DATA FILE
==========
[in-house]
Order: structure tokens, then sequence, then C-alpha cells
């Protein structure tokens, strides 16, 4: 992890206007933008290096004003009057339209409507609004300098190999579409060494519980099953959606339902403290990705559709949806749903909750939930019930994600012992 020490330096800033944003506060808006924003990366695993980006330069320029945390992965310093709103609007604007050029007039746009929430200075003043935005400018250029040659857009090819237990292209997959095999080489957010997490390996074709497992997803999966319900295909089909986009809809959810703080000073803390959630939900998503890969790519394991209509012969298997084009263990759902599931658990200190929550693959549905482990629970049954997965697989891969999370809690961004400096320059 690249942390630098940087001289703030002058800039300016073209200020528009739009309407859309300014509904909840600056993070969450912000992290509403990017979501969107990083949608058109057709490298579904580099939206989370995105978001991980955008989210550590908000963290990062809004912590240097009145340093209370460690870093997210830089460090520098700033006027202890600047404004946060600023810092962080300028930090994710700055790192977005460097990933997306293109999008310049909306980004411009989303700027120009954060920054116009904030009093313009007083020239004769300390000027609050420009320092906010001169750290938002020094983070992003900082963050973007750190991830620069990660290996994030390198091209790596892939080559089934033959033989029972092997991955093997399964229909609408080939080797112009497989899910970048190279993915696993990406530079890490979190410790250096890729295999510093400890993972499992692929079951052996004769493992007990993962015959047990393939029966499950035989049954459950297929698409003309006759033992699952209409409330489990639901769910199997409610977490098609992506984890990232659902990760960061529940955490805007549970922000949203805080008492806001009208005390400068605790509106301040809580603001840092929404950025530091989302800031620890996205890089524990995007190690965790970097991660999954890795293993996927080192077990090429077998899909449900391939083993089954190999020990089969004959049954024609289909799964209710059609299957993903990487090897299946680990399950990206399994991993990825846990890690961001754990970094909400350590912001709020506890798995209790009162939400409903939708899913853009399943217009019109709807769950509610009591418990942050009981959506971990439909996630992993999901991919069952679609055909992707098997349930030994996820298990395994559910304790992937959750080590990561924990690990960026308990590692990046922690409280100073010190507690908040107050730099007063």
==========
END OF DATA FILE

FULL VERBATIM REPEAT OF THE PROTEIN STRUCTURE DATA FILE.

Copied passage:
[in-house]
Order: structure tokens, then sequence, then C-alpha cells
């Protein structure tokens, strides 16, 4: 992890206007933008290096004003009057339209409507609004300098190999579409060494519980099953959606339902403290990705559709949806749903909750939930019930994600012992 020490330096800033944003506060808006924003990366695993980006330069320029945390992965310093709103609007604007050029007039746009929430200075003043935005400018250029040659857009090819237990292209997959095999080489957010997490390996074709497992997803999966319900295909089909986009809809959810703080000073803390959630939900998503890969790519394991209509012969298997084009263990759902599931658990200190929550693959549905482990629970049954997965697989891969999370809690961004400096320059 690249942390630098940087001289703030002058800039300016073209200020528009739009309407859309300014509904909840600056993070969450912000992290509403990017979501969107990083949608058109057709490298579904580099939206989370995105978001991980955008989210550590908000963290990062809004912590240097009145340093209370460690870093997210830089460090520098700033006027202890600047404004946060600023810092962080300028930090994710700055790192977005460097990933997306293109999008310049909306980004411009989303700027120009954060920054116009904030009093313009007083020239004769300390000027609050420009320092906010001169750290938002020094983070992003900082963050973007750190991830620069990660290996994030390198091209790596892939080559089934033959033989029972092997991955093997399964229909609408080939080797112009497989899910970048190279993915696993990406530079890490979190410790250096890729295999510093400890993972499992692929079951052996004769493992007990993962015959047990393939029966499950035989049954459950297929698409003309006759033992699952209409409330489990639901769910199997409610977490098609992506984890990232659902990760960061529940955490805007549970922000949203805080008492806001009208005390400068605790509106301040809580603001840092929404950025530091989302800031620890996205890089524990995007190690965790970097991660999954890795293993996927080192077990090429077998899909449900391939083993089954190999020990089969004959049954024609289909799964209710059609299957993903990487090897299946680990399950990206399994991993990825846990890690961001754990970094909400350590912001709020506890798995209790009162939400409903939708899913853009399943217009019109709807769950509610009591418990942050009981959506971990439909996630992993999901991919069952679609055909992707098997349930030994996820298990395994559910304790992937959750080590990561924990690990960026308990590692990046922690409280100073010190507690908040107050730099007063």